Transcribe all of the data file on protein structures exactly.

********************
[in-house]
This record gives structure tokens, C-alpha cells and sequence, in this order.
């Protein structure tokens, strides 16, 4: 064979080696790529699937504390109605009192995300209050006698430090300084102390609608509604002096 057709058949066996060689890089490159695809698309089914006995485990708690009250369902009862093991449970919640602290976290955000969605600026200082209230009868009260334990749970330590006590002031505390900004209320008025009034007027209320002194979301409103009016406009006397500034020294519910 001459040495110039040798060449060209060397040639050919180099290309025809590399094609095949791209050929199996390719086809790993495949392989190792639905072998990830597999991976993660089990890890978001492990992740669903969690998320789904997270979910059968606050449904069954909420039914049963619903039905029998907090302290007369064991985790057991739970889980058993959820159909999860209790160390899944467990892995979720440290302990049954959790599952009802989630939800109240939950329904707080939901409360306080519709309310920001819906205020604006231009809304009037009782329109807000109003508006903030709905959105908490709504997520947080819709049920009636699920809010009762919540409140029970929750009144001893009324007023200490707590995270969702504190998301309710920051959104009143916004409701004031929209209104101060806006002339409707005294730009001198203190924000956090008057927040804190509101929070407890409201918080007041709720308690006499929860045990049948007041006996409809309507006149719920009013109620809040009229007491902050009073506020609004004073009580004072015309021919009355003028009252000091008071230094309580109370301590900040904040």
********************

[in-house]
This record gives structure tokens, C-alpha cells and sequence, in this order.
């Protein structure tokens, strides 16, 4: 064979080696790529699937504390109605009192995300209050006698430090300084102390609608509604002096 057709058949066996060689890089490159695809698309089914006995485990708690009250369902009862093991449970919640602290976290955000969605600026200082209230009868009260334990749970330590006590002031505390900004209320008025009034007027209320002194979301409103009016406009006397500034020294519910 001459040495110039040798060449060209060397040639050919180099290309025809590399094609095949791209050929199996390719086809790993495949392989190792639905072998990830597999991976993660089990890890978001492990992740669903969690998320789904997270979910059968606050449904069954909420039914049963619903039905029998907090302290007369064991985790057991739970889980058993959820159909999860209790160390899944467990892995979720440290302990049954959790599952009802989630939800109240939950329904707080939901409360306080519709309310920001819906205020604006231009809304009037009782329109807000109003508006903030709905959105908490709504997520947080819709049920009636699920809010009762919540409140029970929750009144001893009324007023200490707590995270969702504190998301309710920051959104009143916004409701004031929209209104101060806006002339409707005294730009001198203190924000956090008057927040804190509101929070407890409201918080007041709720308690006499929860045990049948007041006996409809309507006149719920009013109620809040009229007491902050009073506020609004004073009580004072015309021919009355003028009252000091008071230094309580109370301590900040904040």